Sunday, April 27, 2008

Smokin' ACES: Premier editing professor Ed Trayes gets it

Temple University professor and Offlede mentor Ed Trayes delivers the keynote address at the 2008 American Copy Editors Society national convention in Denver.

If it weren't for a single person, I wouldn't be where I am today. I might be reporting at some tiny community newspaper in North Dakota.

But because of Temple University professor Ed Trayes, I'm a copy editor. And I'm proud of it.

I had the privilege of being taught by Trayes for two weeks as part of my training for The Dow Jones Newspaper Fund editing program. As a fund co-founder, he has led more than 50 such residencies.

After that boot camp last spring, I spent the summer at Newsday as probably its last Dow Jones intern.

It's because of Trayes that I value my role as a copy editor more than I would as a reporter. Copy editors are the quality controllers. We know a lot so that nothing will slip by us, whether it's about Brad Pitt or George Bush.

It was appropriate that Trayes was the keynote speaker for my first American Copy Editors Society national convention. And for a guy who has spent decades training young journalists, he knows that it is our flexibility in adapting to new media that will determine our future.

"No journalist's job has changed more than the copy editor's," he said. "And no group has handled change better, been more nimble, ever going forward, ever adapting, succeeding."

Trayes said that some publications have shot themselves in the foot by trying to attract all audiences through the "slicing and dicing" of content. A focus on a broader readership results in a poorer diet of news.

"So often the competition is we - ourselves," he said.

Today's world is one of shorter attention spans. Instead of actively seeking it, readers want the news to come to them. Commuters at metropolitan train stations will check a box of free newspapers, find it empty, then walk away disappointed - all as a box of 50-cent papers sits full, forlorn, almost untouched.

Trayes said publishers should give away newspapers. Maybe then, we could make those commuters happy.

But the greatest challenge to newspapers, to journalism, is not price; it is time. Technology has trimmed the news cycle from 24 hours to 24 minutes, "probably less," he said. But copy editors will not, must not, get lost in this frenzy.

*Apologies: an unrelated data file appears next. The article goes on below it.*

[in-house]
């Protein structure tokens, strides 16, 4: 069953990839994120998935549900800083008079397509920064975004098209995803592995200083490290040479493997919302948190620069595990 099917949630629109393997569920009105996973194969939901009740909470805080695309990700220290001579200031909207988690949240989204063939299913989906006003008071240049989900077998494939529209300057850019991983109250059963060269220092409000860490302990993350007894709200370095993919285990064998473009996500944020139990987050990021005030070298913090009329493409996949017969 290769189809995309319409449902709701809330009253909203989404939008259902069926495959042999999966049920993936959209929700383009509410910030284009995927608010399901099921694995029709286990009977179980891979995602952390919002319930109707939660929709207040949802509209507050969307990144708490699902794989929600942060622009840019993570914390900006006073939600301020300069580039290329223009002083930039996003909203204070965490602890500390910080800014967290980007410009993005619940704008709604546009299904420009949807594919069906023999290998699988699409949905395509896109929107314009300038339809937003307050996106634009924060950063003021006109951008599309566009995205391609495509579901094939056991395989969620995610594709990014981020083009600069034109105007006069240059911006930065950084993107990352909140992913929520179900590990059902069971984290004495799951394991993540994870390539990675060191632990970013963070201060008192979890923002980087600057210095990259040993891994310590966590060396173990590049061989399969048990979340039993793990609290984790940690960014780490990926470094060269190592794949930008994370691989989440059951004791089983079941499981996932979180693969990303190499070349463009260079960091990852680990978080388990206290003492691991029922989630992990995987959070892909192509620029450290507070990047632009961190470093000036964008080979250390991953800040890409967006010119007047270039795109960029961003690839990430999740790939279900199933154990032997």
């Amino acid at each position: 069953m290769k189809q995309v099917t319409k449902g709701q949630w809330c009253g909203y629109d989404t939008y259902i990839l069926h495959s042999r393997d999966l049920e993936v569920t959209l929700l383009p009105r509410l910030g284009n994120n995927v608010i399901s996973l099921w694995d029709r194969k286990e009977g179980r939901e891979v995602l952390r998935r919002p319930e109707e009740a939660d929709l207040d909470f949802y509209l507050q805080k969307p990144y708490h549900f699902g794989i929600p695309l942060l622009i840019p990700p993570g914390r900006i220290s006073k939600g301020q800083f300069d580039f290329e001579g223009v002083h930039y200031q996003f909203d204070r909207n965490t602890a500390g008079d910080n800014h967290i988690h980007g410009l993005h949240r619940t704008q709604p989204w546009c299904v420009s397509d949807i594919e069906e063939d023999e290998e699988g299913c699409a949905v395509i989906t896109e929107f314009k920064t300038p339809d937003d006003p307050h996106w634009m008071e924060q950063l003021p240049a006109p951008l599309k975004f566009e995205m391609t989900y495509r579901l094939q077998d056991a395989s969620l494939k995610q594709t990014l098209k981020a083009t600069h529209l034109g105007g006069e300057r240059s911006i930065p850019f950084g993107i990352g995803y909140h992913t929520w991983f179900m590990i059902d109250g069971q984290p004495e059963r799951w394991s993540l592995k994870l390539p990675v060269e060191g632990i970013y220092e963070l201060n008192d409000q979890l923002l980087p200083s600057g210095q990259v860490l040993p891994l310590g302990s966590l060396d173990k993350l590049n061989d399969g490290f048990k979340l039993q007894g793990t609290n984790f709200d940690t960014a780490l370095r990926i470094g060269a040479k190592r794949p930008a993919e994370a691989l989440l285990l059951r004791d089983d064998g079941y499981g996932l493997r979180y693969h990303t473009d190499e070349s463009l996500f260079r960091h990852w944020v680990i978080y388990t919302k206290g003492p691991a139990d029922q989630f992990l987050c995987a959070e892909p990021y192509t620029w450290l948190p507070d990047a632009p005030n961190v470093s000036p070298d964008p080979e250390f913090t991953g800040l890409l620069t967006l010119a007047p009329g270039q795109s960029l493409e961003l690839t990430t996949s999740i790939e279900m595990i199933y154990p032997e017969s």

"Technology ... will not kill us," Trayes said. "As long as there are words to be written, there will be copy editors with whatever at the time is the technological equivalent of a sharp pencil. ... With this in mind, technology and the lifestyles of today - how people choose to get news and information, how they choose to spend their time - will change us."

Technology certainly has changed me.

In the past several months, I have gone from a copy editor of words to a copy editor of media. The new tools that make the news richer - tools such as video, photos, blogs and the general wide world of the Web - must be viewed with the unique and critical eye of a copy editor. We know the genuine from the contrived, the worthy from the weak. When I trained in video editing, I said it is a job that is natural for a copy editor because video is also about details.

After Newsday, I took a job at a company with forethought, with a vision for the future's journalism that is dominated by new media. Copy editors' jobs have changed from the strict editing of words to pagination and design. Now, we must adapt to the online world. And we can't sit back. We must speak up to ensure quality.

"It is up to each of you to meet the challenges as they come while taking an active role in determining what copy editors can and must do in the years ahead," Trayes said.

Some people have criticized my views that traditional copy editors have fallen behind because they have not met the challenges of today's technology. They do not understand how to use it. They do not even understand its uses.

"For at least some of you, if not most of you, the next great battle is online editing," Trayes said. "Editing for Web sites and other venues must have the same standards as print. There is no doubt about copy editing being under attack in this area."

Trayes arrived the morning of his keynote address at the convention's host, the Marriott in Denver. He attended the panel discussion about online editing at which I spoke. I thought his presence would make me nervous, but it put me at ease: I knew he would support, if not agree with, what I said.

In my closing words, I said, "Because of the scrutiny that our Web sites are subjected to, it’s absolute that the next generation of online news producers should be us – traditional, well-grounded, smart and unreasonably critical copy editors. Our reputations are at stake."

In his closing words, Trayes said, "Readers, online and otherwise, count on, depend on, what copy editors pass along as true, accurate and fair."

We may be ignored, but we are not insignificant. We are not powerless.

We are copy editors. We balance the scales of journalism justice. That will never change.

Bill Connolly, formerly of The New York Times, spoke after Trayes.

Trayes and I after his keynote.

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